Has George Bernard Shaw’s Pygmalion influenced more writers than Gutenberg’s printing press? The worlds of theater and film would certainly be less vibrant without it. The play, about an upper-crust phonetics professor who turns a Cockney flower girl into an elegant duchess, has yielded countless adaptations and variations for the stage and the screen, most famously My Fair Lady but also a Three Stooges movie, the ’90s comedy She’s All That, and more than one Bollywood version.
One of the most credible riffs on the Pygmalion yarn is 1980’s Educating Rita, which is running through October 28 at New Theatre. This time, the characters are a bitter, drunken university lecturer and the working-class hairdresser from Liverpool who signs up for his course as a way to “seek inner growth.” The two-character play strips the Pygmalion narrative down to its essence and throws some curve balls into the mix. There’s a reason why this play turns up in far more regional theater seasons than does the G.B. Shaw work — its themes of class division, self-improvement, and the flaws of institutional education only grow more relevant with time.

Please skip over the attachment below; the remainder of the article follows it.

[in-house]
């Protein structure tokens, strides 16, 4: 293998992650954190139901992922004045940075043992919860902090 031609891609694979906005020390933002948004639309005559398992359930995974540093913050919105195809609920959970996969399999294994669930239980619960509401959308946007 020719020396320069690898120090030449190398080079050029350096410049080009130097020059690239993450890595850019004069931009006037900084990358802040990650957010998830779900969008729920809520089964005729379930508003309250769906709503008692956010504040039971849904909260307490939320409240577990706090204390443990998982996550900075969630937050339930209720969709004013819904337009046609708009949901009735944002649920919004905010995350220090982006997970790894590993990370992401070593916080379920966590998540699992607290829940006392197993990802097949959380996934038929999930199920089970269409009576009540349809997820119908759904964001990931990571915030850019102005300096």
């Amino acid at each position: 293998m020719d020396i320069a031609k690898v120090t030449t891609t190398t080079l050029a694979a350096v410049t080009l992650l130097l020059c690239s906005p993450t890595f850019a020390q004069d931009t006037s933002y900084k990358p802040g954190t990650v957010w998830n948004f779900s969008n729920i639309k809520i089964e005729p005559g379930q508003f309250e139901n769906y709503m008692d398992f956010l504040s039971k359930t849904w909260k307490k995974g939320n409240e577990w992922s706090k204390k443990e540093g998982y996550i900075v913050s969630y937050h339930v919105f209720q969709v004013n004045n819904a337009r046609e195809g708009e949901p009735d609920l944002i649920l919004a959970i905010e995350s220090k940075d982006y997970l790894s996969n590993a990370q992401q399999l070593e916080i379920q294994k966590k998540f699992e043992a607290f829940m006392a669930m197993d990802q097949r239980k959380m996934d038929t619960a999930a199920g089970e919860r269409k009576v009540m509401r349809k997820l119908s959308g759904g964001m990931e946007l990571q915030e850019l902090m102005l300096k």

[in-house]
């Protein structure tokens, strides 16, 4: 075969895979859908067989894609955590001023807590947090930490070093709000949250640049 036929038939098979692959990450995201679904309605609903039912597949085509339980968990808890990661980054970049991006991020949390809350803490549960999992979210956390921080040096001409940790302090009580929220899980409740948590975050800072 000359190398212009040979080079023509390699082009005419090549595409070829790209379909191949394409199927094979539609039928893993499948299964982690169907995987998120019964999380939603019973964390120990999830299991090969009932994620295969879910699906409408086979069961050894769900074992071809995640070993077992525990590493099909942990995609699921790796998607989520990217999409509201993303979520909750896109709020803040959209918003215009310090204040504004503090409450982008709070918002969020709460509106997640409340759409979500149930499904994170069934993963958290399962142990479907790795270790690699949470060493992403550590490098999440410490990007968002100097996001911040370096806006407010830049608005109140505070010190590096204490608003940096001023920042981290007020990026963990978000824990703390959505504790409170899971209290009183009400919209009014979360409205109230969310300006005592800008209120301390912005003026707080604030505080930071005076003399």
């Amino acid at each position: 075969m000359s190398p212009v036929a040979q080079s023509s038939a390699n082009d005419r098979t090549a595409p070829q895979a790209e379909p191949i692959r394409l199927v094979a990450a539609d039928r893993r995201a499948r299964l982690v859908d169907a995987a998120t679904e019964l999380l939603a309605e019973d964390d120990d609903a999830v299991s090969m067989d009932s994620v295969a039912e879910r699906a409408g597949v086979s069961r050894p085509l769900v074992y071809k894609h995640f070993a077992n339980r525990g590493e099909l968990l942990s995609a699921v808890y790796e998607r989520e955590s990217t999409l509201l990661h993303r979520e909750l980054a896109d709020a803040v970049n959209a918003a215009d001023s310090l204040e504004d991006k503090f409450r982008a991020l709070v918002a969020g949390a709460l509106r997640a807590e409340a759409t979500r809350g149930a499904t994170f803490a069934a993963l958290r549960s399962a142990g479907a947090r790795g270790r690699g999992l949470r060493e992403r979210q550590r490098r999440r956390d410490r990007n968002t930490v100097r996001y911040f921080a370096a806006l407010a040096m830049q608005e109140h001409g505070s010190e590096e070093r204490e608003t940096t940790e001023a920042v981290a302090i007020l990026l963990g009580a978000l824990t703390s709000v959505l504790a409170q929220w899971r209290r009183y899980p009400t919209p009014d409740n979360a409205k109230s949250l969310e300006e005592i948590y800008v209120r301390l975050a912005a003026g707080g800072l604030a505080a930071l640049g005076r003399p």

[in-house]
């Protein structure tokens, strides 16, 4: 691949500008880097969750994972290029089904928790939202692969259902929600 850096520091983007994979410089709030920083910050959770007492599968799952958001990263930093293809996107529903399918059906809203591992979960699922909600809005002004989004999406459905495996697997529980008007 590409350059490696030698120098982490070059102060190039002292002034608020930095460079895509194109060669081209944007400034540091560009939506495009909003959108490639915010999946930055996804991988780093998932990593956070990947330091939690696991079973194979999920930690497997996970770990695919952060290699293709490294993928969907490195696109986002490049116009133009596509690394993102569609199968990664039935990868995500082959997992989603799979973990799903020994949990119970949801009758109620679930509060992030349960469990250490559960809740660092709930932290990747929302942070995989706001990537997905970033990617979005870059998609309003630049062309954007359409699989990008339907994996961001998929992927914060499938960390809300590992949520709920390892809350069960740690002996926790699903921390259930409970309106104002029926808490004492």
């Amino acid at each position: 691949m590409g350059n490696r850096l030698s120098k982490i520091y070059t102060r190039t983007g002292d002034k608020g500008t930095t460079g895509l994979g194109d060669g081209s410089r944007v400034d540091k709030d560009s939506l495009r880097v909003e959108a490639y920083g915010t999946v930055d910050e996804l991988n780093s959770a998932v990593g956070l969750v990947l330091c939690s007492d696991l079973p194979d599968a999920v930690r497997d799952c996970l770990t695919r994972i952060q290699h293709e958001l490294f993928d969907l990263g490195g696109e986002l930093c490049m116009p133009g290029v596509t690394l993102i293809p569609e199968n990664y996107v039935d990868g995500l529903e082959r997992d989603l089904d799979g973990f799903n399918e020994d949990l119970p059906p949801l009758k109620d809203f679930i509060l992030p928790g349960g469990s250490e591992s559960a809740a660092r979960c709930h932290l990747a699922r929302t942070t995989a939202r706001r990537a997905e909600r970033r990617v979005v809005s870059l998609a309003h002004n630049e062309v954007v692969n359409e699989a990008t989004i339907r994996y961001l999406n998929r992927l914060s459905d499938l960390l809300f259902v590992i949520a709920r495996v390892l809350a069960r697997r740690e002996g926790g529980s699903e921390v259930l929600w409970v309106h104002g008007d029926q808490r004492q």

Thursdays-Saturdays, 8 p.m.; Sundays, 1 & 5:30 p.m. Starts: Oct. 19. Continues through Oct. 28, 2012